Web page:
WORD OF THE DAY
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How to Learn Arabic
© Saqib Hussain
5 English Grammar
This may seem like a strange step for someone who wants to learn Arabic, but it is a sad truth that the average level of English grammar teaching in schools is very poor. You may already have learnt basic English grammar simply by virtue of studying Arabic through a Arabic grammar textbook. It's a good idea to take that a step further, and learn some English grammar directly.
The benefits in doing so are numerous. Firstly, if you are reflective as you study English Grammar, and think about whether or not you know how to express in Arabic the tenses, the structures and the various kinds of phrases that you come across, it will highlight weak points in your Arabic.
For example, no Arabic textbook would teach you how to form the present perfect continuous tense (e.g. 'I have been doing') in Arabic. The reason is that Arabic has no such tense, as such. By studying English grammar, you would learn this tense, and then could think about how to express similar notions in Arabic. If you have done a sufficient amount of Arabic reading before getting to this stage, then a bit of reflection will reveal the answer.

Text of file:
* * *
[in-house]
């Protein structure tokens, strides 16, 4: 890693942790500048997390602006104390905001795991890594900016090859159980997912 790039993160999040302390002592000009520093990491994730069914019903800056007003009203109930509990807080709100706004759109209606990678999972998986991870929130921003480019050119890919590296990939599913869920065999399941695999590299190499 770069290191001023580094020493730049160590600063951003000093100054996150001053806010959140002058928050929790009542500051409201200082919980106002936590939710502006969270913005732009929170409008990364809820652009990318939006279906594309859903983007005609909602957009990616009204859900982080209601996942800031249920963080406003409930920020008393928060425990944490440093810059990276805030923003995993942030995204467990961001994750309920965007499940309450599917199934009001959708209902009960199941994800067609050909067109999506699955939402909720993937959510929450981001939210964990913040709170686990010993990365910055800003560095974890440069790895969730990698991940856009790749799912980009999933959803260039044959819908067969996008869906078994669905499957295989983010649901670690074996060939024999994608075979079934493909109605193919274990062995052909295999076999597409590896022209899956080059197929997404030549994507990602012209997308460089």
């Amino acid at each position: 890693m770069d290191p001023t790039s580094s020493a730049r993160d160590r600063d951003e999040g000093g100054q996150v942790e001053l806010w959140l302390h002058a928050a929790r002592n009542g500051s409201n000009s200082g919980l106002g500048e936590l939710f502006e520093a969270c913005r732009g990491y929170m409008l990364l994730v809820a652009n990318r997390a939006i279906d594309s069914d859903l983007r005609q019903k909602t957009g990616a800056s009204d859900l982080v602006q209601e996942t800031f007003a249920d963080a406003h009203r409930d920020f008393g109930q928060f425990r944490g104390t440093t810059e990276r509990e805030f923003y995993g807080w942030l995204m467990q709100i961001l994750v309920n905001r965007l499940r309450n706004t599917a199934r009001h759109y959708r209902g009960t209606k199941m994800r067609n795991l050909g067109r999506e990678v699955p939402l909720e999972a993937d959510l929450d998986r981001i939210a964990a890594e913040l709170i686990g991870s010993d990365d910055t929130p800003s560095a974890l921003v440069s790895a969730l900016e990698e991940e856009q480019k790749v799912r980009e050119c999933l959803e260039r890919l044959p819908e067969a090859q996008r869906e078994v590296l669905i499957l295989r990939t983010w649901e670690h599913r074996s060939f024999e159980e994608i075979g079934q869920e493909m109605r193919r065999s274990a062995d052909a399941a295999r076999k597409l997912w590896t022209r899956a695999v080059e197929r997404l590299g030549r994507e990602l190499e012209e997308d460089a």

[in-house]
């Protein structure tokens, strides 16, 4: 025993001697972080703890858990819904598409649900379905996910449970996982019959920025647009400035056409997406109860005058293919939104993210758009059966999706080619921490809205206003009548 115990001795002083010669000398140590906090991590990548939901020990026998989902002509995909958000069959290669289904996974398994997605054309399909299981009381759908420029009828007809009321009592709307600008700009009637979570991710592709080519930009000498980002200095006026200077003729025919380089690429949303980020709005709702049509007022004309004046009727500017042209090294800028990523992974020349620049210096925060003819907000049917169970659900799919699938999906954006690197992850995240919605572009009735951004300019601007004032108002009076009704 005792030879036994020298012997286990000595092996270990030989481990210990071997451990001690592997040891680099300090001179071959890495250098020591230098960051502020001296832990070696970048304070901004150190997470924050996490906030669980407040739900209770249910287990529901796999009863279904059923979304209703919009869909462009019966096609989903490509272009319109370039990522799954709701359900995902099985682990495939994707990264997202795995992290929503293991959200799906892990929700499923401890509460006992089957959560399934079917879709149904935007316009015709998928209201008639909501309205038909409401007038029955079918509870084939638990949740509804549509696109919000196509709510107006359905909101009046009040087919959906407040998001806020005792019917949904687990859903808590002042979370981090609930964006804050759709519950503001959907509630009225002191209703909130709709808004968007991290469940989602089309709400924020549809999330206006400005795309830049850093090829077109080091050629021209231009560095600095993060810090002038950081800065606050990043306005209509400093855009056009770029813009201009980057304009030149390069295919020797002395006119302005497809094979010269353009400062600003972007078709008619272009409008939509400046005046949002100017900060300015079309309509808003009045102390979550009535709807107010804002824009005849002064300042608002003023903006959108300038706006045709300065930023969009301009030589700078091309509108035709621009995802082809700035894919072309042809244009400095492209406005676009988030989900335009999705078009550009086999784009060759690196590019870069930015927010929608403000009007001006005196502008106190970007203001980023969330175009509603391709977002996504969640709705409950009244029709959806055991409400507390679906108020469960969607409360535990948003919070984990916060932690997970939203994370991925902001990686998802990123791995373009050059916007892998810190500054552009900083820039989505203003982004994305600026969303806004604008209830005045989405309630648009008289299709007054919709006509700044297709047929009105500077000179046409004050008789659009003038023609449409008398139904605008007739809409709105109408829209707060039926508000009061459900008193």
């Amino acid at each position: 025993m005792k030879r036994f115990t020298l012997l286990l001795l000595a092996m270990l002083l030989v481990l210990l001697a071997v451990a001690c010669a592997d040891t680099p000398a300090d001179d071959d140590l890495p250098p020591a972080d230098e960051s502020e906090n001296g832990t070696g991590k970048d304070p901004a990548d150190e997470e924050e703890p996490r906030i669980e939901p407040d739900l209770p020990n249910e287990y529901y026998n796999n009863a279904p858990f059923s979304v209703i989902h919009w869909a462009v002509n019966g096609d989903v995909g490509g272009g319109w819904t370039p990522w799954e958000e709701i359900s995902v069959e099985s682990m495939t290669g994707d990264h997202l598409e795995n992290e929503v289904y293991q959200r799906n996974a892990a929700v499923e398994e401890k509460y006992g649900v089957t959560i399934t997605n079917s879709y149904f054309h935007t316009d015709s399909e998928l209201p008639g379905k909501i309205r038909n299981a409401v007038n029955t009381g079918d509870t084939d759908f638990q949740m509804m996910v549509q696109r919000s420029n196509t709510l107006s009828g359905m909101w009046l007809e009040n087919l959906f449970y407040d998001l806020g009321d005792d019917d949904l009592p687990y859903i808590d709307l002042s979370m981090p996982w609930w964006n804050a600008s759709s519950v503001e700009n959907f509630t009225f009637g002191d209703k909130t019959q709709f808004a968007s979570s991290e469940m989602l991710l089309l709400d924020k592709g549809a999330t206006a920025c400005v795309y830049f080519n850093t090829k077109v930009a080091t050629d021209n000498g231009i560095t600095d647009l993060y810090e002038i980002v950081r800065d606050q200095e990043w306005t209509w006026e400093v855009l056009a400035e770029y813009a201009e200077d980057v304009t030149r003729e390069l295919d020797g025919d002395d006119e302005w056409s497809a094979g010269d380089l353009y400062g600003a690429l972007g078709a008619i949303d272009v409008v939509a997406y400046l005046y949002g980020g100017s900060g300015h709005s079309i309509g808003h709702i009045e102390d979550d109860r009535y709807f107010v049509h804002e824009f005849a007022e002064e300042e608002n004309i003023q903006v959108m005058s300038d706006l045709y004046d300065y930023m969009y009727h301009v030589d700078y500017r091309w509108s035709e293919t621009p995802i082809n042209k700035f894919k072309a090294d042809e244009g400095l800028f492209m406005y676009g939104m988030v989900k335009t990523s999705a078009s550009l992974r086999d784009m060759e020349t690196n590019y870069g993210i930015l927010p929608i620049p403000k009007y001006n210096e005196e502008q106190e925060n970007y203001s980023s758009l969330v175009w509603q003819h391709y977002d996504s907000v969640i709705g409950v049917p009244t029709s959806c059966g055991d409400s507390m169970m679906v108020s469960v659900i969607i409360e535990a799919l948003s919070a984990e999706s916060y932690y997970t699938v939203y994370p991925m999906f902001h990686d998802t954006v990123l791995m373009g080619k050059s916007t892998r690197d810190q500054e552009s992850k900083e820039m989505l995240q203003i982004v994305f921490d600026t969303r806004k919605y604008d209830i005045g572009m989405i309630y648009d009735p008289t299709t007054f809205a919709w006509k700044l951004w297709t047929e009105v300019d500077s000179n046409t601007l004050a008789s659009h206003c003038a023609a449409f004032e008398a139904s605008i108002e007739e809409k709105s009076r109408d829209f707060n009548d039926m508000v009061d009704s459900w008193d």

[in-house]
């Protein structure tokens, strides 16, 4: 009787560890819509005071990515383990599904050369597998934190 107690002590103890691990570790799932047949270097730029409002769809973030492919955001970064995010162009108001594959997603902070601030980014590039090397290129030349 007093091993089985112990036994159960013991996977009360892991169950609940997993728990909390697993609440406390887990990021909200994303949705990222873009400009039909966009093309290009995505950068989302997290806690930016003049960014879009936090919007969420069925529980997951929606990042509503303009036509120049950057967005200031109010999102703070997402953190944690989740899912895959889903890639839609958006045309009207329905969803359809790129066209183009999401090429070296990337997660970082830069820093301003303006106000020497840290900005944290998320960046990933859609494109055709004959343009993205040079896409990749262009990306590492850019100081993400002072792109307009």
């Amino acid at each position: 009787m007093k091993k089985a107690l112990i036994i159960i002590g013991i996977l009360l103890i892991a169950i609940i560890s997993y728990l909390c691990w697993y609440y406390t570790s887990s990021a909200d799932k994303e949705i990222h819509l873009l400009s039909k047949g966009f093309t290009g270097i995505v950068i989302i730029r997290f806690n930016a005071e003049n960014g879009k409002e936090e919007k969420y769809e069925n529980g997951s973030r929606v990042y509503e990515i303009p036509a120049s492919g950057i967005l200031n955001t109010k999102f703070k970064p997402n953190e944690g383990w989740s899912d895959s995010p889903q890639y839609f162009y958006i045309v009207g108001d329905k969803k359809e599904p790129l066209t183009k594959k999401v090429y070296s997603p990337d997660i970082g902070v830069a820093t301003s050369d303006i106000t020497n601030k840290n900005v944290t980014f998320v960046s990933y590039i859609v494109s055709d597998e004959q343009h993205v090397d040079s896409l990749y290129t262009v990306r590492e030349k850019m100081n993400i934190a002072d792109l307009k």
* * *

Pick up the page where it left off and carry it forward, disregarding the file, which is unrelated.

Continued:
(You have to use the muḍāri' in conjunction with a preposition like mundhū, meaning 'since,' to convey the meaning of the present perfect continuous).
Secondly, this stage is a preparatory step for the last and final stage of your advanced Arabic education, namely naḥw (classical Arabic syntax). To fully benefit from a study of Arabic syntax, it makes sense to have a grounding first in the syntax of your own language.
There are of course many, many books on English grammar. I would recommend to get you started Rediscover Grammar by David Crystal and, for easy reference and a little more detail, Everyday Grammar or A-Z of Grammar and Punctuation, both by John Seely. At a more advanced level, try A Student's Introduction to English Grammar by Huddleston and Pullum.